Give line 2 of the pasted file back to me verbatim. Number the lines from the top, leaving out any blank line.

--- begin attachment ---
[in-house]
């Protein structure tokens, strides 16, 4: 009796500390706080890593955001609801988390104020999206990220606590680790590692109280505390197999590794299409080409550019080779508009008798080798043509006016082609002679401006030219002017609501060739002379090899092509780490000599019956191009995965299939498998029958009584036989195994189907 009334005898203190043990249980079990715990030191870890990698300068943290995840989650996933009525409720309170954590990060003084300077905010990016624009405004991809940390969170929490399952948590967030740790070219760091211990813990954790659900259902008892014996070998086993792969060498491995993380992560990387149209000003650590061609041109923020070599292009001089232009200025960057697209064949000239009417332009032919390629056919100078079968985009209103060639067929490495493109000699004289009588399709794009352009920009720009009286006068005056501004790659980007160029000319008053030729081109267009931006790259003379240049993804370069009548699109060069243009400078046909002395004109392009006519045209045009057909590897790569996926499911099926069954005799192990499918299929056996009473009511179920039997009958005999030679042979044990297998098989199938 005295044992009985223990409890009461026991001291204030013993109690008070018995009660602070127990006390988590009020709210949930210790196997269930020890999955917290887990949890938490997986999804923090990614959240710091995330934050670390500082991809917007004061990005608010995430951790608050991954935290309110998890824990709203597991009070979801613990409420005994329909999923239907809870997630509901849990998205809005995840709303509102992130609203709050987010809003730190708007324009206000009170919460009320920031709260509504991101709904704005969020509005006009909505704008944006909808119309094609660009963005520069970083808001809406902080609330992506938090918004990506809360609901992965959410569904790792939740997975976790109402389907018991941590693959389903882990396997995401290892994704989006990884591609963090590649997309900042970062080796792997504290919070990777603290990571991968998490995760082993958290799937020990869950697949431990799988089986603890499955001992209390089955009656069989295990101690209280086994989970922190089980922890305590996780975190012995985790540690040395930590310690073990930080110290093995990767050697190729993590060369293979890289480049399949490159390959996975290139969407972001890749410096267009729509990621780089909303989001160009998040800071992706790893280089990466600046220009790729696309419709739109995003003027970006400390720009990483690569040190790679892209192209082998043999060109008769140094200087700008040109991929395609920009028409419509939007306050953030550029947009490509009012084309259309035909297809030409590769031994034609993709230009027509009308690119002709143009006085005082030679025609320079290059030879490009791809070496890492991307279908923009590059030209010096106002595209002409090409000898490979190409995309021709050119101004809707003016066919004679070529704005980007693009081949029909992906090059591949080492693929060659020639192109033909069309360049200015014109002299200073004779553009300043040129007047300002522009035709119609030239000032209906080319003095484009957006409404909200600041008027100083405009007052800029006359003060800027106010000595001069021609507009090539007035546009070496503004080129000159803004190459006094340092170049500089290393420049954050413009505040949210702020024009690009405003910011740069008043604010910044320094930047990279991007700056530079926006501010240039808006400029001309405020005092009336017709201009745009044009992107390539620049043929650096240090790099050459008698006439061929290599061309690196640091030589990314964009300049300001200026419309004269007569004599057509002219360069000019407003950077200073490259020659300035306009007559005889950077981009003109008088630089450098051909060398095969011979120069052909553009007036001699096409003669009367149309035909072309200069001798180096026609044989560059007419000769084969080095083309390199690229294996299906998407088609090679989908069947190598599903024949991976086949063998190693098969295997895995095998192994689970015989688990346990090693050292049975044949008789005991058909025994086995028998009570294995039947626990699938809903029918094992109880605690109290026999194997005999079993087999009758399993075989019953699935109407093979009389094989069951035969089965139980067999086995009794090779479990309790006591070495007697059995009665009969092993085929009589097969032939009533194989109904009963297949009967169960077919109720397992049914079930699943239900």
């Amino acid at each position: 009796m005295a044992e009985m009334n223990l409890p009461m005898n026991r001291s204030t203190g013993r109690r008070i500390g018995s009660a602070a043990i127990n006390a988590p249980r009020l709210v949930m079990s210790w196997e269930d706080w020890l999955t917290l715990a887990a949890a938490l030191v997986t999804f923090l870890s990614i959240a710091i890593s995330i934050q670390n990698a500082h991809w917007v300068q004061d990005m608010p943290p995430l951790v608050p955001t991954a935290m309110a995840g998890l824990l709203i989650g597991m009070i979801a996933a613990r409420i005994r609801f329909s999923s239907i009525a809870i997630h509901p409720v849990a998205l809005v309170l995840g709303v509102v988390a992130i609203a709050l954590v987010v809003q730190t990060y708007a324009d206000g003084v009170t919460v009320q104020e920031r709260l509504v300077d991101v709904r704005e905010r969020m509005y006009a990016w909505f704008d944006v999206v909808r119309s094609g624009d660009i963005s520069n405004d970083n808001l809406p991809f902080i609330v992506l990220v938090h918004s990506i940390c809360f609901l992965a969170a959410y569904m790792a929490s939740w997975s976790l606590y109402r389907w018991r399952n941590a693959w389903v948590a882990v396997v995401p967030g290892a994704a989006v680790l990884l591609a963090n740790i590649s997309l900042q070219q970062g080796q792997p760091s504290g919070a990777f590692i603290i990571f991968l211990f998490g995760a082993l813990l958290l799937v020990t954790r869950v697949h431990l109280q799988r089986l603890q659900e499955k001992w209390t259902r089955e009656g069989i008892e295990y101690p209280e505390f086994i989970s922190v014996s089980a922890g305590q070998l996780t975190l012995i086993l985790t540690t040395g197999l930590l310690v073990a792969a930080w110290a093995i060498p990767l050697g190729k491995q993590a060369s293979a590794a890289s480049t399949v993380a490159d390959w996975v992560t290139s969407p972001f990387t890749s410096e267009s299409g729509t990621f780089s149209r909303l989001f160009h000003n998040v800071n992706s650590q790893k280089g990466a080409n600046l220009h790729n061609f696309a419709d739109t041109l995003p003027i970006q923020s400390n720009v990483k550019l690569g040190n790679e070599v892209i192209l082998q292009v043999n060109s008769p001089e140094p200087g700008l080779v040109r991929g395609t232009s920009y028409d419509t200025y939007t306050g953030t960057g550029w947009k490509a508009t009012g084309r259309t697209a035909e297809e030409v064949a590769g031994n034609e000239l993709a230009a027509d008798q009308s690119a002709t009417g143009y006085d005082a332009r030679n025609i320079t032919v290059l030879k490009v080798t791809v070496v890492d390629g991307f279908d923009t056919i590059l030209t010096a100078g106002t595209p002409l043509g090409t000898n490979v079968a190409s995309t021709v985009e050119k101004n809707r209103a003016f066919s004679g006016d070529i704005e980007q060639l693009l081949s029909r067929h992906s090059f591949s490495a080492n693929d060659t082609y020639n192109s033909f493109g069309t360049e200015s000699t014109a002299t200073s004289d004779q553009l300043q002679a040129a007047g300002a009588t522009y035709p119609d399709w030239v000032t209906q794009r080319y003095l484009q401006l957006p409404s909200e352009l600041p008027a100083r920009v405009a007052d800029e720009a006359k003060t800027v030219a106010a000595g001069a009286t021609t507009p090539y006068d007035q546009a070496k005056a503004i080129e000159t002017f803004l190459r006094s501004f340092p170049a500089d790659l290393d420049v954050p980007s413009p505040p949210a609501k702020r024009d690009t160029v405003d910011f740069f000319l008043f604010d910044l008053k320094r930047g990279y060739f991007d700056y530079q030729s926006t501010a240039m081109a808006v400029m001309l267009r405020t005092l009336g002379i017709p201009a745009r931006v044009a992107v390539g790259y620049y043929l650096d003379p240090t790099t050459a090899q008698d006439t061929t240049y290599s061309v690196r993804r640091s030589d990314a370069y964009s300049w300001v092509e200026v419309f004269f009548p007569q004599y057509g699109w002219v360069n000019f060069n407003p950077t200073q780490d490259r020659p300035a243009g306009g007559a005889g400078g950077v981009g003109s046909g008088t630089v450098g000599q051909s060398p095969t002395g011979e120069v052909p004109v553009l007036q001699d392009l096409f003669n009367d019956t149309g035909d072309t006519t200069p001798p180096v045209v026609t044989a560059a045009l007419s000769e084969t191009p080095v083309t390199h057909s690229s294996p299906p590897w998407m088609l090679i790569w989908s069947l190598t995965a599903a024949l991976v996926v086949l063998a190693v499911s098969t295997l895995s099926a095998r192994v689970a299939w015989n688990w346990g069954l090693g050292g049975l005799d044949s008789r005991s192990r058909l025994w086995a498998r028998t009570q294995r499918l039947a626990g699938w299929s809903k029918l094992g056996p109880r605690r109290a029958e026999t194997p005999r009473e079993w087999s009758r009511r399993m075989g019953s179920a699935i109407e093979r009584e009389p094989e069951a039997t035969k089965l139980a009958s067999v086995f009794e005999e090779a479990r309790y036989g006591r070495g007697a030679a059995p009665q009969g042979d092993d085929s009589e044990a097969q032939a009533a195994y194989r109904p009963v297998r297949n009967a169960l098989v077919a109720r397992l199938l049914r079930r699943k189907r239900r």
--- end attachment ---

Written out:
């Protein structure tokens, strides 16, 4: 009796500390706080890593955001609801988390104020999206990220606590680790590692109280505390197999590794299409080409550019080779508009008798080798043509006016082609002679401006030219002017609501060739002379090899092509780490000599019956191009995965299939498998029958009584036989195994189907 009334005898203190043990249980079990715990030191870890990698300068943290995840989650996933009525409720309170954590990060003084300077905010990016624009405004991809940390969170929490399952948590967030740790070219760091211990813990954790659900259902008892014996070998086993792969060498491995993380992560990387149209000003650590061609041109923020070599292009001089232009200025960057697209064949000239009417332009032919390629056919100078079968985009209103060639067929490495493109000699004289009588399709794009352009920009720009009286006068005056501004790659980007160029000319008053030729081109267009931006790259003379240049993804370069009548699109060069243009400078046909002395004109392009006519045209045009057909590897790569996926499911099926069954005799192990499918299929056996009473009511179920039997009958005999030679042979044990297998098989199938 005295044992009985223990409890009461026991001291204030013993109690008070018995009660602070127990006390988590009020709210949930210790196997269930020890999955917290887990949890938490997986999804923090990614959240710091995330934050670390500082991809917007004061990005608010995430951790608050991954935290309110998890824990709203597991009070979801613990409420005994329909999923239907809870997630509901849990998205809005995840709303509102992130609203709050987010809003730190708007324009206000009170919460009320920031709260509504991101709904704005969020509005006009909505704008944006909808119309094609660009963005520069970083808001809406902080609330992506938090918004990506809360609901992965959410569904790792939740997975976790109402389907018991941590693959389903882990396997995401290892994704989006990884591609963090590649997309900042970062080796792997504290919070990777603290990571991968998490995760082993958290799937020990869950697949431990799988089986603890499955001992209390089955009656069989295990101690209280086994989970922190089980922890305590996780975190012995985790540690040395930590310690073990930080110290093995990767050697190729993590060369293979890289480049399949490159390959996975290139969407972001890749410096267009729509990621780089909303989001160009998040800071992706790893280089990466600046220009790729696309419709739109995003003027970006400390720009990483690569040190790679892209192209082998043999060109008769140094200087700008040109991929395609920009028409419509939007306050953030550029947009490509009012084309259309035909297809030409590769031994034609993709230009027509009308690119002709143009006085005082030679025609320079290059030879490009791809070496890492991307279908923009590059030209010096106002595209002409090409000898490979190409995309021709050119101004809707003016066919004679070529704005980007693009081949029909992906090059591949080492693929060659020639192109033909069309360049200015014109002299200073004779553009300043040129007047300002522009035709119609030239000032209906080319003095484009957006409404909200600041008027100083405009007052800029006359003060800027106010000595001069021609507009090539007035546009070496503004080129000159803004190459006094340092170049500089290393420049954050413009505040949210702020024009690009405003910011740069008043604010910044320094930047990279991007700056530079926006501010240039808006400029001309405020005092009336017709201009745009044009992107390539620049043929650096240090790099050459008698006439061929290599061309690196640091030589990314964009300049300001200026419309004269007569004599057509002219360069000019407003950077200073490259020659300035306009007559005889950077981009003109008088630089450098051909060398095969011979120069052909553009007036001699096409003669009367149309035909072309200069001798180096026609044989560059007419000769084969080095083309390199690229294996299906998407088609090679989908069947190598599903024949991976086949063998190693098969295997895995095998192994689970015989688990346990090693050292049975044949008789005991058909025994086995028998009570294995039947626990699938809903029918094992109880605690109290026999194997005999079993087999009758399993075989019953699935109407093979009389094989069951035969089965139980067999086995009794090779479990309790006591070495007697059995009665009969092993085929009589097969032939009533194989109904009963297949009967169960077919109720397992049914079930699943239900």